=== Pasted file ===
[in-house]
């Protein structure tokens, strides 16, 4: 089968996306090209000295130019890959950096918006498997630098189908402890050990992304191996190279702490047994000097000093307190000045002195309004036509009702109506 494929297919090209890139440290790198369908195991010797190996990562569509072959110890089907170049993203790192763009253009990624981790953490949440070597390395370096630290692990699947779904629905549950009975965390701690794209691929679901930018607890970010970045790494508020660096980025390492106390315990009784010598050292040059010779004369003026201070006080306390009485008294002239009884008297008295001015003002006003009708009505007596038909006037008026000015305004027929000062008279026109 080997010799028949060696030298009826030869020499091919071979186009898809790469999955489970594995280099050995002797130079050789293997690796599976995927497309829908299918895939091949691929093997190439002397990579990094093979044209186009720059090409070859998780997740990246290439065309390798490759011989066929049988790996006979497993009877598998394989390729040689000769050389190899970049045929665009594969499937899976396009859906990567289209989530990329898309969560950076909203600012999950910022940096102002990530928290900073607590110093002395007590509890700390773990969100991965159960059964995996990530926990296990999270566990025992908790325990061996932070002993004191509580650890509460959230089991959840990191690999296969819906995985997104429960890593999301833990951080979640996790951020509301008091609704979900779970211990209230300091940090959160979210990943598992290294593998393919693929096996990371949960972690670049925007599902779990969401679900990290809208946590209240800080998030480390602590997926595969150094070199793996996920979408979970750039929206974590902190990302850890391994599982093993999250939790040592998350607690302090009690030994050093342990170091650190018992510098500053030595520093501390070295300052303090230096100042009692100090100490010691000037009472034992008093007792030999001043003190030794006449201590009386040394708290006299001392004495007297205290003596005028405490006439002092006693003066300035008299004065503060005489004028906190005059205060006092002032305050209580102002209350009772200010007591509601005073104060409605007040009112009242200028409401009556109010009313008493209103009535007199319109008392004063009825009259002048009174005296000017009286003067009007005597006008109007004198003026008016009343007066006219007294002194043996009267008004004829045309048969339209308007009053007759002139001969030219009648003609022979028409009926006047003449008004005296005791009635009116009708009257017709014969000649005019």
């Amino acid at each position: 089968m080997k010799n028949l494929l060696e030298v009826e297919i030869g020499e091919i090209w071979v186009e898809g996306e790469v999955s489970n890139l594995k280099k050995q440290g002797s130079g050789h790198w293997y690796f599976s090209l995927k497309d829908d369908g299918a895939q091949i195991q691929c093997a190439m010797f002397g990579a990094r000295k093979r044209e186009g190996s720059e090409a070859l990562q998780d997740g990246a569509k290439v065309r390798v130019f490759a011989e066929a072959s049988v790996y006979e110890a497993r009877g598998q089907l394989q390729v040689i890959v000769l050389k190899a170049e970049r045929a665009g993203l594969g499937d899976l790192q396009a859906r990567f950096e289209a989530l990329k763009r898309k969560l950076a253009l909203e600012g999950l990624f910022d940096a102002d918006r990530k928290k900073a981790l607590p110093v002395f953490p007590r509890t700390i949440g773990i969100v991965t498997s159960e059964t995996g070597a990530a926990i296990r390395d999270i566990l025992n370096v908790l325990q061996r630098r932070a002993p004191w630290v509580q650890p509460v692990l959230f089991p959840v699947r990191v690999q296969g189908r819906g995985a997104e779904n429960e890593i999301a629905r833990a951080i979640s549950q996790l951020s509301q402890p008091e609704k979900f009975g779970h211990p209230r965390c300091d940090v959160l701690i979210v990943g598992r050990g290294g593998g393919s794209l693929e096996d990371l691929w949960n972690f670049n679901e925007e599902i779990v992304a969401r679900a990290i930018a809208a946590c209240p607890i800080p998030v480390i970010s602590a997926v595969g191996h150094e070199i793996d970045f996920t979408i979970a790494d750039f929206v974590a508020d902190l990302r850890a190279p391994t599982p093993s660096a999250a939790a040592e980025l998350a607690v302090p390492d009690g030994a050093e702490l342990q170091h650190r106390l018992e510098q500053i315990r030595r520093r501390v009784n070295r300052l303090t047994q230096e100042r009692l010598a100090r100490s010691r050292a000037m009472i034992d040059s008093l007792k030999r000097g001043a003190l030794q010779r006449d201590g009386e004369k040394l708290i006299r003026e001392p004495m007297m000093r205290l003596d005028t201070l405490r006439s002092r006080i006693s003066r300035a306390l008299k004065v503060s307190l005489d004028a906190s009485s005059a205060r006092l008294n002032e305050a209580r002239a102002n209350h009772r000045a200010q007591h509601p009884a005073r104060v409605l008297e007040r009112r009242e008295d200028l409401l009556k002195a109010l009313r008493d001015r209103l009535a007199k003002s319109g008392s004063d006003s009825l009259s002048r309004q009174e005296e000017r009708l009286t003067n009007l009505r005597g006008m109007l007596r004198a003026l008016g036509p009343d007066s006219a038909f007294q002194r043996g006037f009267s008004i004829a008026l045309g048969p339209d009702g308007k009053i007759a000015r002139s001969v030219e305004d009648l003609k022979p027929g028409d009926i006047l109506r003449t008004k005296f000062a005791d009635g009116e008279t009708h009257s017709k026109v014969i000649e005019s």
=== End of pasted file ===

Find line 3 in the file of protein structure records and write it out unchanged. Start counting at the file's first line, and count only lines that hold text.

């Amino acid at each position: 089968m080997k010799n028949l494929l060696e030298v009826e297919i030869g020499e091919i090209w071979v186009e898809g996306e790469v999955s489970n890139l594995k280099k050995q440290g002797s130079g050789h790198w293997y690796f599976s090209l995927k497309d829908d369908g299918a895939q091949i195991q691929c093997a190439m010797f002397g990579a990094r000295k093979r044209e186009g190996s720059e090409a070859l990562q998780d997740g990246a569509k290439v065309r390798v130019f490759a011989e066929a072959s049988v790996y006979e110890a497993r009877g598998q089907l394989q390729v040689i890959v000769l050389k190899a170049e970049r045929a665009g993203l594969g499937d899976l790192q396009a859906r990567f950096e289209a989530l990329k763009r898309k969560l950076a253009l909203e600012g999950l990624f910022d940096a102002d918006r990530k928290k900073a981790l607590p110093v002395f953490p007590r509890t700390i949440g773990i969100v991965t498997s159960e059964t995996g070597a990530a926990i296990r390395d999270i566990l025992n370096v908790l325990q061996r630098r932070a002993p004191w630290v509580q650890p509460v692990l959230f089991p959840v699947r990191v690999q296969g189908r819906g995985a997104e779904n429960e890593i999301a629905r833990a951080i979640s549950q996790l951020s509301q402890p008091e609704k979900f009975g779970h211990p209230r965390c300091d940090v959160l701690i979210v990943g598992r050990g290294g593998g393919s794209l693929e096996d990371l691929w949960n972690f670049n679901e925007e599902i779990v992304a969401r679900a990290i930018a809208a946590c209240p607890i800080p998030v480390i970010s602590a997926v595969g191996h150094e070199i793996d970045f996920t979408i979970a790494d750039f929206v974590a508020d902190l990302r850890a190279p391994t599982p093993s660096a999250a939790a040592e980025l998350a607690v302090p390492d009690g030994a050093e702490l342990q170091h650190r106390l018992e510098q500053i315990r030595r520093r501390v009784n070295r300052l303090t047994q230096e100042r009692l010598a100090r100490s010691r050292a000037m009472i034992d040059s008093l007792k030999r000097g001043a003190l030794q010779r006449d201590g009386e004369k040394l708290i006299r003026e001392p004495m007297m000093r205290l003596d005028t201070l405490r006439s002092r006080i006693s003066r300035a306390l008299k004065v503060s307190l005489d004028a906190s009485s005059a205060r006092l008294n002032e305050a209580r002239a102002n209350h009772r000045a200010q007591h509601p009884a005073r104060v409605l008297e007040r009112r009242e008295d200028l409401l009556k002195a109010l009313r008493d001015r209103l009535a007199k003002s319109g008392s004063d006003s009825l009259s002048r309004q009174e005296e000017r009708l009286t003067n009007l009505r005597g006008m109007l007596r004198a003026l008016g036509p009343d007066s006219a038909f007294q002194r043996g006037f009267s008004i004829a008026l045309g048969p339209d009702g308007k009053i007759a000015r002139s001969v030219e305004d009648l003609k022979p027929g028409d009926i006047l109506r003449t008004k005296f000062a005791d009635g009116e008279t009708h009257s017709k026109v014969i000649e005019s």